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Debt collector data breach results in some mortgage-holders' details being compromised

The breach resulted in names, contact information, and financial details being compromised.

Image: Shutterstock/swissdrone

Updated 1pm 12 April 

A DEBT COLLECTION agency that works on behalf of some banks and credit firms operating in Ireland has experienced a data breach which has resulted in some customers’ personal details being compromised. 

Cabot Financial Ireland Limited, the credit servicing business, was appointed by Promontoria Scarriff Designated Activity Company as the regulated entity responsible for dealing with its mortgage administration. 

Last year, Ulster Bank sold a loan book portfolio, known as Project Scariff, worth €1.6 billion.

It consisted of €900 million of owner-occupier loans across 3,600 accounts and €700 million of buy-to-let (BTL) mortgages across 2,900 accounts.

In a letter dated March 2019, and seen by TheJournal.ie, a solicitor’s firm on behalf of Cabot told one customer that due to a suspected email phishing scam attack, some “personal information” had been disclosed.

This included names, contact information, and financial details, including the amount of the outstanding balance this person owed on their mortgage.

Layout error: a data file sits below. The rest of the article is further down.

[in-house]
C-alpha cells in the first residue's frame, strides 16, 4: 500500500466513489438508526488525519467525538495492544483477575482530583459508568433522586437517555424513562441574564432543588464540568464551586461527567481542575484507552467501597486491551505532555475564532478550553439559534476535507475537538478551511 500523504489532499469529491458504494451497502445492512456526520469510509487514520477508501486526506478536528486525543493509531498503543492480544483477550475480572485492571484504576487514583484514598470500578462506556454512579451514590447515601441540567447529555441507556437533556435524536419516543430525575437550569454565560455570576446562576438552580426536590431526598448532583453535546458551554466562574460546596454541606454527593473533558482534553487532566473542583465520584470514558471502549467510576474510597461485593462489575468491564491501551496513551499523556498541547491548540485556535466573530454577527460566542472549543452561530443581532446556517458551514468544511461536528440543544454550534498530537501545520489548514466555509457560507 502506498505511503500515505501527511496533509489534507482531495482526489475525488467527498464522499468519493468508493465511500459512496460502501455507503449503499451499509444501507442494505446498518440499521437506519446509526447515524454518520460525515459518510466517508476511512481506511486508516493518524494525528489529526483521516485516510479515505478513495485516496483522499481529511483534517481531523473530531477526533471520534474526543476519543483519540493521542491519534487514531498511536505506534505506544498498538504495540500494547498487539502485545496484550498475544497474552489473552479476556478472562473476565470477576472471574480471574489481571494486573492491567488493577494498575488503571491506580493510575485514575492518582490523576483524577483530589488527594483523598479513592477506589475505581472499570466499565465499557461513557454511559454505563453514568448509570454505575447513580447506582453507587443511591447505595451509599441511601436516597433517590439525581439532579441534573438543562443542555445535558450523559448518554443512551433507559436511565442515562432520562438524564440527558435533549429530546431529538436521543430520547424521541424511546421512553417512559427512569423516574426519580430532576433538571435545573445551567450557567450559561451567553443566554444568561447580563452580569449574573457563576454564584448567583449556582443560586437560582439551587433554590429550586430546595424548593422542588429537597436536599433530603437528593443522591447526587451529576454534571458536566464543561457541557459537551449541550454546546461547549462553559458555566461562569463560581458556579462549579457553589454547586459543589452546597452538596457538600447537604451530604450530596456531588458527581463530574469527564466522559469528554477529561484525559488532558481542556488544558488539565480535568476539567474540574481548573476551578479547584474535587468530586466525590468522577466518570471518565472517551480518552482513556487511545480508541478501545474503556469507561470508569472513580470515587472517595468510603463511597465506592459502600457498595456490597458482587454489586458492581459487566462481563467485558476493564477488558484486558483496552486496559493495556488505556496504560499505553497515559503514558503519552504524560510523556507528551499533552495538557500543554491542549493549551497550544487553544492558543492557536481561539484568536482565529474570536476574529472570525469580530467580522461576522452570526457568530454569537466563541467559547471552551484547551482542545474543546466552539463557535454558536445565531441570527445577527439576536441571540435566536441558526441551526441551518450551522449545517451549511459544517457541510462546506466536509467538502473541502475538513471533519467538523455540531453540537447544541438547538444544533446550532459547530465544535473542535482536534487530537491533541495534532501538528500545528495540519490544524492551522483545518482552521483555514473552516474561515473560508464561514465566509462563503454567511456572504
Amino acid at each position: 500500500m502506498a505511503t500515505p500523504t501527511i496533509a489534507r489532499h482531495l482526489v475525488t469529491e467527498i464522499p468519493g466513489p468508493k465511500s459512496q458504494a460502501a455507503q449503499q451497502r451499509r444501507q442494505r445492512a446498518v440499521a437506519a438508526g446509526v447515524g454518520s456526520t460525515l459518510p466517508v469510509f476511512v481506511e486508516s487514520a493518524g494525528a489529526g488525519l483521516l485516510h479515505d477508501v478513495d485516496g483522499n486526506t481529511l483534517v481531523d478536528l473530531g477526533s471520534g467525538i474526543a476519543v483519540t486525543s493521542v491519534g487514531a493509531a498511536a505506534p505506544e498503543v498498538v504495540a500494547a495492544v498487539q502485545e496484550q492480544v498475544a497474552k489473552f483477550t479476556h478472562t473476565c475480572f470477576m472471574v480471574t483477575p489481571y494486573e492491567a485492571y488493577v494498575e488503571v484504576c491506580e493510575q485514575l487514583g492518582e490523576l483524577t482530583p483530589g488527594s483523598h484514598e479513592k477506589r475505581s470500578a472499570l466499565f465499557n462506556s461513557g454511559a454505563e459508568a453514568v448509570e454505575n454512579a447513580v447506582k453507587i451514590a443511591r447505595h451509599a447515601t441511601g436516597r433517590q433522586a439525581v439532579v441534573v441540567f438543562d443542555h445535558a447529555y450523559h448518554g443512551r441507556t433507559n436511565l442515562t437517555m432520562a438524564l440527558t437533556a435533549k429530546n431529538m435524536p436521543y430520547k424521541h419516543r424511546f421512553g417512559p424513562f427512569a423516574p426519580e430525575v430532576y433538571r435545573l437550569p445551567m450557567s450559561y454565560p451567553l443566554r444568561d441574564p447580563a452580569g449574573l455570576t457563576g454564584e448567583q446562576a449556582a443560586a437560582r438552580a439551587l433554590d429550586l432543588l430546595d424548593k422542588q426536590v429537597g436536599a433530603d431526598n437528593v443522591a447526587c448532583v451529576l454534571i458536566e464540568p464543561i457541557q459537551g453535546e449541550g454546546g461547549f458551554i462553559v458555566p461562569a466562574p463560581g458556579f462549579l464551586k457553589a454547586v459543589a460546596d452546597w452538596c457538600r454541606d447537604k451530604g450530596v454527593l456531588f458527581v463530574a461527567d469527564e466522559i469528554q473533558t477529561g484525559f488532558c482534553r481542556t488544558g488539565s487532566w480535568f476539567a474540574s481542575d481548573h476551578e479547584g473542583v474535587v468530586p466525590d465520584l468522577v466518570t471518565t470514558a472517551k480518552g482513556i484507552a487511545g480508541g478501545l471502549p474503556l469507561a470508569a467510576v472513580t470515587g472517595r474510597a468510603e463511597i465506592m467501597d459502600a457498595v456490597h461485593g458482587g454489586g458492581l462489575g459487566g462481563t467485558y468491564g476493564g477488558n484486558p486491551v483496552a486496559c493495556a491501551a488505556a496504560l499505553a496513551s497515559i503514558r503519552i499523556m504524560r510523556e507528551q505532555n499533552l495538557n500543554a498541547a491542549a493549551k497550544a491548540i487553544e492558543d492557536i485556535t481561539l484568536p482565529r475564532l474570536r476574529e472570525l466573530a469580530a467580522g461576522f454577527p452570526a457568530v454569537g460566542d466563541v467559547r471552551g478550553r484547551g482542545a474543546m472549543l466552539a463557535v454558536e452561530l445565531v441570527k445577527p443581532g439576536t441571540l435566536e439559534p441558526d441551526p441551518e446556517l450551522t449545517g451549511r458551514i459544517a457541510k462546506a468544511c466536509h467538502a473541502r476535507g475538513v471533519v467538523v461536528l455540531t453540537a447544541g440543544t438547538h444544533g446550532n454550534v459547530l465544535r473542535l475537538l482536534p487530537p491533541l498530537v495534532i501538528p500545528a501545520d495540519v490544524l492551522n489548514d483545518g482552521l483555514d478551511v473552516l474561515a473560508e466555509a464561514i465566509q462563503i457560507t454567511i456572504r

The letter states: 

Following the identification of this issue, the matter has been referred to the gardaí. We have also reported this matter to the Data Protection Commission.

A statement to TheJournal.ie from Cabot said:

“This matter has been notified to the Gardai and the Data Protection Commissioner.”

The Office of the Data Protection Commissioner later issued a statement saying that it had been notified of the issue by Belgard Solicitors, acting on behalf of the firm. 

A statement from the Central Bank said: 

The Central Bank of Ireland is aware of the issue and that Cabot has informed the office of Data Protection Commissioner. Any customer who considers that they have been affected by this issue should contact Cabot Financial Ireland Limited directly.

Update: In an earlier version of this article, it was reported that Cabot failed to notify the Office of the Data Protection Commissioner about the data breach, and only did so yesterday after media inquiries from this website. 

After being contacted by TheJournal.ie yesterday, the Office of the Data Protection Commissioner said that no such report of a data breach was made by Cabot.

The watchdog has now confirmed that a breach notification was sent to the office and it was an error on their part that the report was not found yesterday. 

A statement from the Office of the Data Protection Commissioner said: 

“The Data Protection Commission erred in its response to the TheJournal.ie yesterday. Belgard Solicitors did submit a breach notification to the Data Protection Commission on 20 February 2019 in relation to this issue.”

 

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